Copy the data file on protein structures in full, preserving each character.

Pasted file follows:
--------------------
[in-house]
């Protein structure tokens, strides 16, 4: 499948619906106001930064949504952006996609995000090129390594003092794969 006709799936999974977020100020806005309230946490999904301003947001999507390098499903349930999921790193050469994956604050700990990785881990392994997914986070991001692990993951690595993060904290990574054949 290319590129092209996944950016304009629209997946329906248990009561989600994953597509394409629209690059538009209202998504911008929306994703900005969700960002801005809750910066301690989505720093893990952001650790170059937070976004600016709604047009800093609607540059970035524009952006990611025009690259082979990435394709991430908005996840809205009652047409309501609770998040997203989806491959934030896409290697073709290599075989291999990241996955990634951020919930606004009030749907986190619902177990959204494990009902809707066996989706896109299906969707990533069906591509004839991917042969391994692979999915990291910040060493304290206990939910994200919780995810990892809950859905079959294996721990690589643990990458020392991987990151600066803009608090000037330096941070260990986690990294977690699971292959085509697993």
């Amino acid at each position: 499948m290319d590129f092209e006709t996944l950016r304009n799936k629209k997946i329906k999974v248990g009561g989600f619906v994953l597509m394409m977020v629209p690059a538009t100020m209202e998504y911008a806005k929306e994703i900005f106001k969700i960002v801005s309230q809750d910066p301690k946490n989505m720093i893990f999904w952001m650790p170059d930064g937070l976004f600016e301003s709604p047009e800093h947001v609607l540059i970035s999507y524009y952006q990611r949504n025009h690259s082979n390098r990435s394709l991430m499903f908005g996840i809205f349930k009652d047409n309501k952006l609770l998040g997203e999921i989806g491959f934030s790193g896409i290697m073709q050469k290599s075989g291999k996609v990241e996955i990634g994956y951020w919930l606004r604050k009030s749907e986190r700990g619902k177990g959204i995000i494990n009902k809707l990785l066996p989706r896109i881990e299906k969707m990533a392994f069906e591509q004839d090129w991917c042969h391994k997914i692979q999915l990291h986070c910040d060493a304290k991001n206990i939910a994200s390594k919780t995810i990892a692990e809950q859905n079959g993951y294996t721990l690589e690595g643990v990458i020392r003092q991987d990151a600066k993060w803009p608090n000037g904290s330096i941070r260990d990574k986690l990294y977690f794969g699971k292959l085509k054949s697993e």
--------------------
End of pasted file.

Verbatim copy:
[in-house]
């Protein structure tokens, strides 16, 4: 499948619906106001930064949504952006996609995000090129390594003092794969 006709799936999974977020100020806005309230946490999904301003947001999507390098499903349930999921790193050469994956604050700990990785881990392994997914986070991001692990993951690595993060904290990574054949 290319590129092209996944950016304009629209997946329906248990009561989600994953597509394409629209690059538009209202998504911008929306994703900005969700960002801005809750910066301690989505720093893990952001650790170059937070976004600016709604047009800093609607540059970035524009952006990611025009690259082979990435394709991430908005996840809205009652047409309501609770998040997203989806491959934030896409290697073709290599075989291999990241996955990634951020919930606004009030749907986190619902177990959204494990009902809707066996989706896109299906969707990533069906591509004839991917042969391994692979999915990291910040060493304290206990939910994200919780995810990892809950859905079959294996721990690589643990990458020392991987990151600066803009608090000037330096941070260990986690990294977690699971292959085509697993």
């Amino acid at each position: 499948m290319d590129f092209e006709t996944l950016r304009n799936k629209k997946i329906k999974v248990g009561g989600f619906v994953l597509m394409m977020v629209p690059a538009t100020m209202e998504y911008a806005k929306e994703i900005f106001k969700i960002v801005s309230q809750d910066p301690k946490n989505m720093i893990f999904w952001m650790p170059d930064g937070l976004f600016e301003s709604p047009e800093h947001v609607l540059i970035s999507y524009y952006q990611r949504n025009h690259s082979n390098r990435s394709l991430m499903f908005g996840i809205f349930k009652d047409n309501k952006l609770l998040g997203e999921i989806g491959f934030s790193g896409i290697m073709q050469k290599s075989g291999k996609v990241e996955i990634g994956y951020w919930l606004r604050k009030s749907e986190r700990g619902k177990g959204i995000i494990n009902k809707l990785l066996p989706r896109i881990e299906k969707m990533a392994f069906e591509q004839d090129w991917c042969h391994k997914i692979q999915l990291h986070c910040d060493a304290k991001n206990i939910a994200s390594k919780t995810i990892a692990e809950q859905n079959g993951y294996t721990l690589e690595g643990v990458i020392r003092q991987d990151a600066k993060w803009p608090n000037g904290s330096i941070r260990d990574k986690l990294y977690f794969g699971k292959l085509k054949s697993e």